One thing we know in particular is that blue light frequencies can delay melatonin. As I’ve mentioned, if you want to convince your body it’s daytime, you expose yourself to bright light. The negative part of that is if you expose yourself to that when it’s supposed to be bedtime, you put off the melatonin. Many phones and computers have settings now that will dim the blue light component. Some people also find it easier just to use “blue-blocking” glasses. You can get these online for a cheap price.

It’s not just the light, but you also want to avoid getting too involved in work, social media, or whatever you’re doing when you’re supposed to winding down and getting ready for sleep.

What kinds of things will help calm your mind at night?

It’s not a rule that you cannot look at screens – you’ve got to pay attention to what is waking you up and what is actually bothering you.

When you talk about things that will calm your brain, you have to remember that it’s individualized. Reading is relaxing to many people, but it’s certainly possible you start reading a disturbing biography, or a very engaging novel that can be activating too. So you have to be careful what you read. I’ve heard people say that it’s very relaxing for them to look at certain types of videos when it’s time for bed. So it’s not a rule that you cannot look at screens – you’ve got to pay attention to what is waking you up and what is actually bothering you.

One of the unusual things that people recommend before bed – and I think this is used a lot in Britain – is coloring books. And it sounds a little wacky. But it might work, because you’re less likely to become engaged in activity most adults don’t do. It can turn your brain off. So if nothing else is working, you might try it.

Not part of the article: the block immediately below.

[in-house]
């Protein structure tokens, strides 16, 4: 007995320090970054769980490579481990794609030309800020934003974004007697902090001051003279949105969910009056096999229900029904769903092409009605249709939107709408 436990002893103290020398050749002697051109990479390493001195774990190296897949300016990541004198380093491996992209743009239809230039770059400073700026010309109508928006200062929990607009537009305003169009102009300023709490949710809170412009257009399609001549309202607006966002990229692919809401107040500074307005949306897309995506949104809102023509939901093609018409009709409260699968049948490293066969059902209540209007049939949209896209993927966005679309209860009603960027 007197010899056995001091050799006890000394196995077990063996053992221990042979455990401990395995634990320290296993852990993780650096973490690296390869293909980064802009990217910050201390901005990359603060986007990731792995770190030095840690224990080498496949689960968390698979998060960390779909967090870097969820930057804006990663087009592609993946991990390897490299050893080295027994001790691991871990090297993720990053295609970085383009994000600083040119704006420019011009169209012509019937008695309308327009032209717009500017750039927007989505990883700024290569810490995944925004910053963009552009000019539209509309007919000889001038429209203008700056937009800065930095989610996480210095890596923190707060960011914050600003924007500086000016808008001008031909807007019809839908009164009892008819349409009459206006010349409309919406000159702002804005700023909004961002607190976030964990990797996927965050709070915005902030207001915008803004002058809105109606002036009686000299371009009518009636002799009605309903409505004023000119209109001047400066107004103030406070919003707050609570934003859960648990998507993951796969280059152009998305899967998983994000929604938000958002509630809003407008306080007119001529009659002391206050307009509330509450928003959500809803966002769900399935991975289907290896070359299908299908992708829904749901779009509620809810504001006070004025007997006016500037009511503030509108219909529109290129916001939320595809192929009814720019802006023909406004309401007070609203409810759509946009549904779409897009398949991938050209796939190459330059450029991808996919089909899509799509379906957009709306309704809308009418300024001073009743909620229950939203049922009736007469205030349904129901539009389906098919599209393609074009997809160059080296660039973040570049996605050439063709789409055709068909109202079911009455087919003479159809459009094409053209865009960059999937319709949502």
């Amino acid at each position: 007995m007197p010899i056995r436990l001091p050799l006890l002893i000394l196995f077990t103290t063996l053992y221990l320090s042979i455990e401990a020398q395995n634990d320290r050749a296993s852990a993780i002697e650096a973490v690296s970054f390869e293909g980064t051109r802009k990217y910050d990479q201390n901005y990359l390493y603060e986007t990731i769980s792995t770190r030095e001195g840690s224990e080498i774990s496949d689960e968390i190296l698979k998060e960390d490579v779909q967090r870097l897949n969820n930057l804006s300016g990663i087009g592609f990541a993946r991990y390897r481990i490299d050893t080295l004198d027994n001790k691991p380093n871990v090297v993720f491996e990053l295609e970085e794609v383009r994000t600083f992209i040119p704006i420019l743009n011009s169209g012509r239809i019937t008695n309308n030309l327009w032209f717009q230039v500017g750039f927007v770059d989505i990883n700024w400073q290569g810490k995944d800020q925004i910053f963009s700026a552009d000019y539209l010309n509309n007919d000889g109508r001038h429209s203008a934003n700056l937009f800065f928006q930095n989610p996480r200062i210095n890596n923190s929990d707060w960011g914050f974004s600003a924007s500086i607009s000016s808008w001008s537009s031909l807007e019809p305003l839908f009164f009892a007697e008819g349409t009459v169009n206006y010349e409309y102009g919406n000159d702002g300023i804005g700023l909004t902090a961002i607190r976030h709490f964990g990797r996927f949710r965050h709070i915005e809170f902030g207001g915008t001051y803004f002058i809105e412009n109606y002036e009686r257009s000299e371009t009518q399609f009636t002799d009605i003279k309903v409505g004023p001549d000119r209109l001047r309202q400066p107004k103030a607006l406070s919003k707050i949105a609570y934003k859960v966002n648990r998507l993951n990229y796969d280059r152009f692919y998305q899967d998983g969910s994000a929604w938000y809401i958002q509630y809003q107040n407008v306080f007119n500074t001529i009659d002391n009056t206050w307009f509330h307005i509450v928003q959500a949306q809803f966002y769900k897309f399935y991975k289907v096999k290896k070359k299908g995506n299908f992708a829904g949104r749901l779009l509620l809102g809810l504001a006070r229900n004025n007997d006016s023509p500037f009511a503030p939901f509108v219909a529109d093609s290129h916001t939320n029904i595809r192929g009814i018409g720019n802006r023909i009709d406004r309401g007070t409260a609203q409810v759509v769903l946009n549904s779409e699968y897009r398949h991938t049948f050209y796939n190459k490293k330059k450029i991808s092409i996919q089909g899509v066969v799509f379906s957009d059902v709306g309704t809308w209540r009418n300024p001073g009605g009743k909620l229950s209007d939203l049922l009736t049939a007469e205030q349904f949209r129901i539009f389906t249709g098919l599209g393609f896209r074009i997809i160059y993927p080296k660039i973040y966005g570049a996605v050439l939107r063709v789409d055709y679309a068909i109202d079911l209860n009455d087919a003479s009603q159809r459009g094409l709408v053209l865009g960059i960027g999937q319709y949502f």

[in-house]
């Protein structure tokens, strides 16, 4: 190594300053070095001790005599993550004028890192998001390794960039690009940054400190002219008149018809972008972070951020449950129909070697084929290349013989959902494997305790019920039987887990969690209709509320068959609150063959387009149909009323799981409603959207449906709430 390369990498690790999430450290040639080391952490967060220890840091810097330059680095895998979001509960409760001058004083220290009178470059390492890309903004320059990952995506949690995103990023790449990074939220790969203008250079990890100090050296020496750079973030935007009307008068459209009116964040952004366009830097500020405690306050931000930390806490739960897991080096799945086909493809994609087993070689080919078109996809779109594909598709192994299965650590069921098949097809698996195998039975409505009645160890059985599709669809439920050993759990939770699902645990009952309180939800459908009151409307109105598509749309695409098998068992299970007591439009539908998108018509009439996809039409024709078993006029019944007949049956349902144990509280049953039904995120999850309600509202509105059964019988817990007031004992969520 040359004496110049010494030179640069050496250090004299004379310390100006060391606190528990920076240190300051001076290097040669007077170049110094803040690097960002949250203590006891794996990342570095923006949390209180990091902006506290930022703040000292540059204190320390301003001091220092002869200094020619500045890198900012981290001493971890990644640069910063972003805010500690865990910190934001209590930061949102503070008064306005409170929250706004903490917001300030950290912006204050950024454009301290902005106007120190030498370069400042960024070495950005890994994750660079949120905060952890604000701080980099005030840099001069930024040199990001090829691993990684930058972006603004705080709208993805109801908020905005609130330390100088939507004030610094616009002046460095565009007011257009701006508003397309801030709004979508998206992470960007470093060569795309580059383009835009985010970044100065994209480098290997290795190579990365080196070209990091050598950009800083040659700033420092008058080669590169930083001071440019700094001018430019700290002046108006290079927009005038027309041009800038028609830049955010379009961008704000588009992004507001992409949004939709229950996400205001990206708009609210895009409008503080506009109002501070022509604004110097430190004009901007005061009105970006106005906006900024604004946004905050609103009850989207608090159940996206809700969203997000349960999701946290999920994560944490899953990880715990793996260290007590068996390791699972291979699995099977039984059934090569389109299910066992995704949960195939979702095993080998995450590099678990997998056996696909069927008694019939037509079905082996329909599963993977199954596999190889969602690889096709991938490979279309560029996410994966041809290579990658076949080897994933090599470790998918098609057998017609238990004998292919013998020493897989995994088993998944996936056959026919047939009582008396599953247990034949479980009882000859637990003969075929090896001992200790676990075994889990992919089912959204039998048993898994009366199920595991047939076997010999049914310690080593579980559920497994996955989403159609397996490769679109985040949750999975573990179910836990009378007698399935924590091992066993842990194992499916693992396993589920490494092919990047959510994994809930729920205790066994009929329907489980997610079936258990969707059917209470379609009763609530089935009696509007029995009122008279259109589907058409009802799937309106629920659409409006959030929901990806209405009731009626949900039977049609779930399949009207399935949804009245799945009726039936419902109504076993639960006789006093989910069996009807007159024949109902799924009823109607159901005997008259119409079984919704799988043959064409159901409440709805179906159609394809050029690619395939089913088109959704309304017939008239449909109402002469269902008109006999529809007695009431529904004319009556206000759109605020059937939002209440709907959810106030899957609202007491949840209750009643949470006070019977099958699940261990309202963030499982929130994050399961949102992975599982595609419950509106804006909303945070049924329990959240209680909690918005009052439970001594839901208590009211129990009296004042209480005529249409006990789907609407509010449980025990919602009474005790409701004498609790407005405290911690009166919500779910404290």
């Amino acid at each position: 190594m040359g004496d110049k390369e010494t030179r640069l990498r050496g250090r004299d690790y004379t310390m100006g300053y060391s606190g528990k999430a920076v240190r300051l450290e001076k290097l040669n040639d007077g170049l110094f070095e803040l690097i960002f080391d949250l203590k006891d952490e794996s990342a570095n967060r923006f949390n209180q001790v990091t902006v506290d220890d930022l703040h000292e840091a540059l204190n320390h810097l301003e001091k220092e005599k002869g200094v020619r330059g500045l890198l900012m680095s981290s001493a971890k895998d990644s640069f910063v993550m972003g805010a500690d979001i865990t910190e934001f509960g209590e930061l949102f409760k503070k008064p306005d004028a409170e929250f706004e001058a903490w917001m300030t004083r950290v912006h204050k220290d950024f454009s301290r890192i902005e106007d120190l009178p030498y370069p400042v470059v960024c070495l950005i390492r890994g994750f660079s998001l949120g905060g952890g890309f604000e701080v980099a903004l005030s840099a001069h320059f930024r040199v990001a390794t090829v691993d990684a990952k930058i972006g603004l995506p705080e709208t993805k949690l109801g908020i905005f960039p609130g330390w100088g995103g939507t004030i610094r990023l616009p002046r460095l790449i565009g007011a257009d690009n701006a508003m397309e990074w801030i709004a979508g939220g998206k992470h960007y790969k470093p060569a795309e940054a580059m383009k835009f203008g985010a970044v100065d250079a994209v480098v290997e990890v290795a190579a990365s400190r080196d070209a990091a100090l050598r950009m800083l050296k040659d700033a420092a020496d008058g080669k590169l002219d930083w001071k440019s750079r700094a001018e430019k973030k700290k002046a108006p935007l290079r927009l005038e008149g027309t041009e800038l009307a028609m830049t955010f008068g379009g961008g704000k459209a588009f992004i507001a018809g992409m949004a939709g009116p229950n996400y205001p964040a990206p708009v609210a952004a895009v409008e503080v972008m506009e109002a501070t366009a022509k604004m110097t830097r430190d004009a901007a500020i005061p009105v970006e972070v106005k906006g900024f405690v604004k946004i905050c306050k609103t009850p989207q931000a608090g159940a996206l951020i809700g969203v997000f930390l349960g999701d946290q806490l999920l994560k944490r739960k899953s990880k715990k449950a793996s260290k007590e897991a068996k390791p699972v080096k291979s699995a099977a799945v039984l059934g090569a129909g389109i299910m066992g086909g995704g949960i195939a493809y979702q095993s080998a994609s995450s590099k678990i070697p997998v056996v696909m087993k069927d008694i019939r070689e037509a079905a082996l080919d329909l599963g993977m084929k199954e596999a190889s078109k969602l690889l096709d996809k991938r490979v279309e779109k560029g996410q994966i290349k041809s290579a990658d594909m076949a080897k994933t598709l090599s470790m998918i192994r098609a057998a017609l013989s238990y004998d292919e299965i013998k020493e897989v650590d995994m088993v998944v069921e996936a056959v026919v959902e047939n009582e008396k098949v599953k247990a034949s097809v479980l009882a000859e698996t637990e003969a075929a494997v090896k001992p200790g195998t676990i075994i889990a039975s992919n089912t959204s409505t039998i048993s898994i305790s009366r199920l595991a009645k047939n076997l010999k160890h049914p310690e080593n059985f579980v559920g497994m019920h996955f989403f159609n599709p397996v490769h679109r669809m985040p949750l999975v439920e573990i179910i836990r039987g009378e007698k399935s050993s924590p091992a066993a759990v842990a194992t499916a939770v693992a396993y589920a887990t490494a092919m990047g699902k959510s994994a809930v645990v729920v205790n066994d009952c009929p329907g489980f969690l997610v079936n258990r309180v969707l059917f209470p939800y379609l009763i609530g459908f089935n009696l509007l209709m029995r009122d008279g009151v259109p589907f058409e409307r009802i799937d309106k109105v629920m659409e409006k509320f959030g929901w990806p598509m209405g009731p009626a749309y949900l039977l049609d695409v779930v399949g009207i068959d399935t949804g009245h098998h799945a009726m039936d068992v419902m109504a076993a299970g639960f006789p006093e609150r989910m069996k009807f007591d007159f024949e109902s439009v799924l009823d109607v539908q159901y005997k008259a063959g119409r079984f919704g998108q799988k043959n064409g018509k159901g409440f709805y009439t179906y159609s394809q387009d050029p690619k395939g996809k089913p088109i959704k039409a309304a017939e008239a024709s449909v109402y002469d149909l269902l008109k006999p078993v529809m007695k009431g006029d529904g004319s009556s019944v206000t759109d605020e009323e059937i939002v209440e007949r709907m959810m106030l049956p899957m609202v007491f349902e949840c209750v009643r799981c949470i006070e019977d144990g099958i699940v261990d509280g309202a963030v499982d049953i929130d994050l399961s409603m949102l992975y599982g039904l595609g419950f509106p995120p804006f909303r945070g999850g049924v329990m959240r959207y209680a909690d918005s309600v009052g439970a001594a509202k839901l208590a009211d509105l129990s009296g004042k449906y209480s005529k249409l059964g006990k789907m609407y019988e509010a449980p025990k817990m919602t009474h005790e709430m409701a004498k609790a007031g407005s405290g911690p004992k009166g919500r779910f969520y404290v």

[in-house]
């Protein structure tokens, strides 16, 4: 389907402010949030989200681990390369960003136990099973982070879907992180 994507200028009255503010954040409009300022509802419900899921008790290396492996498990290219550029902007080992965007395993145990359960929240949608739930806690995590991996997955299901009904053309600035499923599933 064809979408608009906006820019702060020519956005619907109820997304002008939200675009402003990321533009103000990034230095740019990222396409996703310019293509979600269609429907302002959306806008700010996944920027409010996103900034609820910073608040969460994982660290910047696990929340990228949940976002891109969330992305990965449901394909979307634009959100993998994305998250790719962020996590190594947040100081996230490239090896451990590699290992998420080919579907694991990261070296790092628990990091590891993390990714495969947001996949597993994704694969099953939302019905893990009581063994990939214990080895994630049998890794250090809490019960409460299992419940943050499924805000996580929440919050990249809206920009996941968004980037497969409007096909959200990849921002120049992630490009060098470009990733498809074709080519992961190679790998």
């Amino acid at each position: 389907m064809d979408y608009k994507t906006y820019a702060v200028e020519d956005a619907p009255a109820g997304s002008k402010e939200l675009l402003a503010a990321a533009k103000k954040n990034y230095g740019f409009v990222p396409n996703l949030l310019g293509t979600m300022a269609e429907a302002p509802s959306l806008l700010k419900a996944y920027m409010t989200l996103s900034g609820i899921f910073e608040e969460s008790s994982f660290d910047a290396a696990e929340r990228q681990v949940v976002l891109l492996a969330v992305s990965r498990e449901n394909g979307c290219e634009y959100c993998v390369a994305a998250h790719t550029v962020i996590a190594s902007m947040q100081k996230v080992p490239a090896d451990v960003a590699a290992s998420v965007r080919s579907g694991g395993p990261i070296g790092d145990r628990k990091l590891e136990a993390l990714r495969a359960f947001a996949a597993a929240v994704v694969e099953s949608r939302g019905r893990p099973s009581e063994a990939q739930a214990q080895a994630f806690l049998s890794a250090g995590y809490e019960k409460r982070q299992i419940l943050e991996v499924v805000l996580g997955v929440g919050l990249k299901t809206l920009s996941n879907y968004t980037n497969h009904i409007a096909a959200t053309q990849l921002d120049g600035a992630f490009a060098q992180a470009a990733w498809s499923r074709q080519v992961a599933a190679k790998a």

What are some of the best ways or strategies to incorporate healthy sleeping habits into one’s lifestyle?

Keep out stimuli that are going to be activating, and light is certainly one of them.

Try to keep regular bedtimes. Try to relax before bed. Keep out stimuli that are going to be activating, and light is certainly one of them. So if you’re sensitive to light in particular, use blackout shades. If your home city is very noisy, you can use headphones, earplugs, or a white noise machine to try to mitigate that.

Most people also find it more comfortable to sleep in a cool environment. If your room is too hot, throwing the covers off doesn’t always help. But if it’s too cold, you can always cover up and use your own body heat.

Any wise tips/ recommendations that you would give to our readers?

I tell a lot of patients to look into sleep apps because there are so many. I wouldn’t necessarily recommend one over the other, because again it depends on the individual, but they can be very convenient. Many of them offer different relaxation techniques, others use sounds, some have sort of meditative techniques that can help people relax. The better ones have more of a menu to choose from.

Sleep is a behavior. So it’s something that can be modified.

Keeping a notepad on the bedside table is a good tip, too. If you find that you’re obsessing about something, or you don’t want to forget something, that’s another technique for helping your brain to let it go.

Sleep is a behavior. So it’s something that can be modified. I recommend that parents try to teach these good habits to their kids when they’re young. If they never get into the habit of sleeping irregularly, or being stimulated before bedtime, it’s easier to stay on that path. That said, there are lots of people who have to retrain their brain on how to relax and sleep, even if they slept well when young.

Taylor Johnson

Taylor is a recent honors graduate of Rhode Island School of Design’s Painting and Art History Department. A dual-citizen in Belgium and the U.S. with frequent wanderlust, a passion for editorial, and an affinity for sketching, she is now exploring the connection between art and beauty.